In November 1965, Dario held his second solo tapestry exhibition at the Décor Gallery, adopting for this new phase the theme of tropical vegetation. In the same year, Rio de Janeiro Governor Carlos Lacerda purchased three tapestries by Dario, one of them for the Guanabara Palace.

In 1966, Dario was quite active and participated in several exhibitions. In February, he was included in the group exhibition "Portuguese Tapestry in Brazil", held at the Portugal de Hoje exhibition hall in Rio de Janeiro. In April, his works were displayed at the Décor Gallery in the Hotel Nacional in Brasília. In June 10, he held his third solo exhibition at Décor Gallery in Rio de Janeiro. Ten days later, on June 20, he inaugurated his first solo exhibition in Minas Gerais, at the Guignard Gallery in Belo Horizonte. In August, he held an individual exhibition at Scala gallery. In December, he was present at the group exhibition "Art and Craft" at Décor Gallery. Still in 1966, Dario received a request to create a tapestry for Princess Margrette, now the Queen of Denmark. It was in that same year that Dario attained fame and real recognition of his art, having been highly praised by the press and by the most demanding Brazilian critics.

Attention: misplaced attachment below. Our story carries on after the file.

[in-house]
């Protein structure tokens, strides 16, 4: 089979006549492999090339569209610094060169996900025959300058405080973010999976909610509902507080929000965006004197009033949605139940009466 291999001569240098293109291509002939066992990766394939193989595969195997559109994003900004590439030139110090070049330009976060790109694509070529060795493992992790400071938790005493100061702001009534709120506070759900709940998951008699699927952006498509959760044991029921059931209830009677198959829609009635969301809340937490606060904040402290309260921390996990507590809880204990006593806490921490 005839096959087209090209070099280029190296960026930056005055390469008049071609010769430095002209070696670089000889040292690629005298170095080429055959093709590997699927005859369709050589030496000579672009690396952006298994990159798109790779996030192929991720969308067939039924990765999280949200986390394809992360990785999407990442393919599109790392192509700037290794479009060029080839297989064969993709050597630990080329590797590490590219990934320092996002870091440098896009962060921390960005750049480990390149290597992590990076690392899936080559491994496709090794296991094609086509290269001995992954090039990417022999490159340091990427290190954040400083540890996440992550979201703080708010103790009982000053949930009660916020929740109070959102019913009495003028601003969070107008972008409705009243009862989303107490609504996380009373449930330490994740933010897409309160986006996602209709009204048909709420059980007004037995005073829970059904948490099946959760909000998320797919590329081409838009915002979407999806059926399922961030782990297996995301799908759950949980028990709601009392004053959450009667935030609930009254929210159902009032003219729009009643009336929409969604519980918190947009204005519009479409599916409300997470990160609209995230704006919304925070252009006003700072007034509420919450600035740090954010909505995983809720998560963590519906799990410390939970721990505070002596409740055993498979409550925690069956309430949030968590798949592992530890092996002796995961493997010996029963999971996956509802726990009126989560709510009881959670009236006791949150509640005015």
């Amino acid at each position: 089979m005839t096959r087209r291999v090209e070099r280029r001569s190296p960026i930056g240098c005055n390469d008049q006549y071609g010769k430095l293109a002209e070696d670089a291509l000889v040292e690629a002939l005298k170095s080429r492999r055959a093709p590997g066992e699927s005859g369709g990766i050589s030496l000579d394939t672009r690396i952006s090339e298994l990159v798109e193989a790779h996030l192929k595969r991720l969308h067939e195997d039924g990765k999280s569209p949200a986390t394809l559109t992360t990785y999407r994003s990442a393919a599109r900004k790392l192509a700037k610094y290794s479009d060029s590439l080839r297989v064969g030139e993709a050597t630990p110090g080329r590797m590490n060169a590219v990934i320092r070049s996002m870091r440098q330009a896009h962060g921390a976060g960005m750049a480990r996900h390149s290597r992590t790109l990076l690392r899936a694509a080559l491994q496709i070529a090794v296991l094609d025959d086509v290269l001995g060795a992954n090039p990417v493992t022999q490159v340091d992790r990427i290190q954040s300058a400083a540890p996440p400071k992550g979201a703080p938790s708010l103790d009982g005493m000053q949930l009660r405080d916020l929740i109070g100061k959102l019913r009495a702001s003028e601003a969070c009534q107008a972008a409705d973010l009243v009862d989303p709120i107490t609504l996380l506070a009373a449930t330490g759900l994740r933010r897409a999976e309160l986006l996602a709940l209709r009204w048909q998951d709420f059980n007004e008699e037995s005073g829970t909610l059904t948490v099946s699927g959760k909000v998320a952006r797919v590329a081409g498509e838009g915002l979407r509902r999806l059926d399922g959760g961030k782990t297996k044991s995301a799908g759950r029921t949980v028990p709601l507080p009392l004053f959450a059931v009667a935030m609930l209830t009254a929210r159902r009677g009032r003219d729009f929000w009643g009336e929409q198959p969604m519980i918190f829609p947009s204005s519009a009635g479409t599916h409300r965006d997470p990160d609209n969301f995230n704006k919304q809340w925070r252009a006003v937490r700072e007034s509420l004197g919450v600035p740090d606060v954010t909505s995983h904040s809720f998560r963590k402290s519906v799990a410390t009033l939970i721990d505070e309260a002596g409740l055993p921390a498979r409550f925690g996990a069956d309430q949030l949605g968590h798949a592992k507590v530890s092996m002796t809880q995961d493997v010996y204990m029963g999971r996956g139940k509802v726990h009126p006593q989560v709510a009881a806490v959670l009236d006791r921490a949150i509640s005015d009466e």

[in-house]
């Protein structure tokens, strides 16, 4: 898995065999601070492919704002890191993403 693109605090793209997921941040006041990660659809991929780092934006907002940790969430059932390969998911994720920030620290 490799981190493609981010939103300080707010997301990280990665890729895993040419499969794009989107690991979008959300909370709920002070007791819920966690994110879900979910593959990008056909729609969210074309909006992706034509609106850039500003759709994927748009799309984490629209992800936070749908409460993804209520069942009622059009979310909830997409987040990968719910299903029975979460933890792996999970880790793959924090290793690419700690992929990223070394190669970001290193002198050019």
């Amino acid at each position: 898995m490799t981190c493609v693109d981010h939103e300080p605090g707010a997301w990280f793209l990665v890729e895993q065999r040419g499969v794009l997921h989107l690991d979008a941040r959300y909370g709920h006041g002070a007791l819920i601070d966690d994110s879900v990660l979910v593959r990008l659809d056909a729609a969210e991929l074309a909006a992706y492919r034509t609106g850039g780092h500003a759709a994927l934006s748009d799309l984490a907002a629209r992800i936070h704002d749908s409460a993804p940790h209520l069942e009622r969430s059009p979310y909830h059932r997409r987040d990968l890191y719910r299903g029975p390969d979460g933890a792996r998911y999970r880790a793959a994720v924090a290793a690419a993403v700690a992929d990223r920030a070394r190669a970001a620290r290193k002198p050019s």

In February 1967, Dario was invited to display his works at the Special Room of the 1st National Young Painting Exhibition, held at Quitandinha Hotel in Petrópolis. In September, he was included in the group exhibition "The Face and the Work", 1967 Edition, at the IBEU gallery in Rio de Janeiro. In December, he participated in a collective exhibition that inaugurated the Zitrin Gallery in Rio de Janeiro.

From 1968 to 1970, Dario, whose multicolored works had attained national renown, kept away from exhibitions and enjoyed his fame by producing many cards for tapestry orders placed by public and private entities in Rio de Janeiro, such as the Santo Inácio College Library, Furnas, Usiminas, Denasa Group, Bozano Simonsen Bank and National School of Architecture. Similar requests were made by companies from Belo Horizonte and other cities. Dario also sold his works to the United States, Germany, England, Japan, Argentina, Chile and Denmark.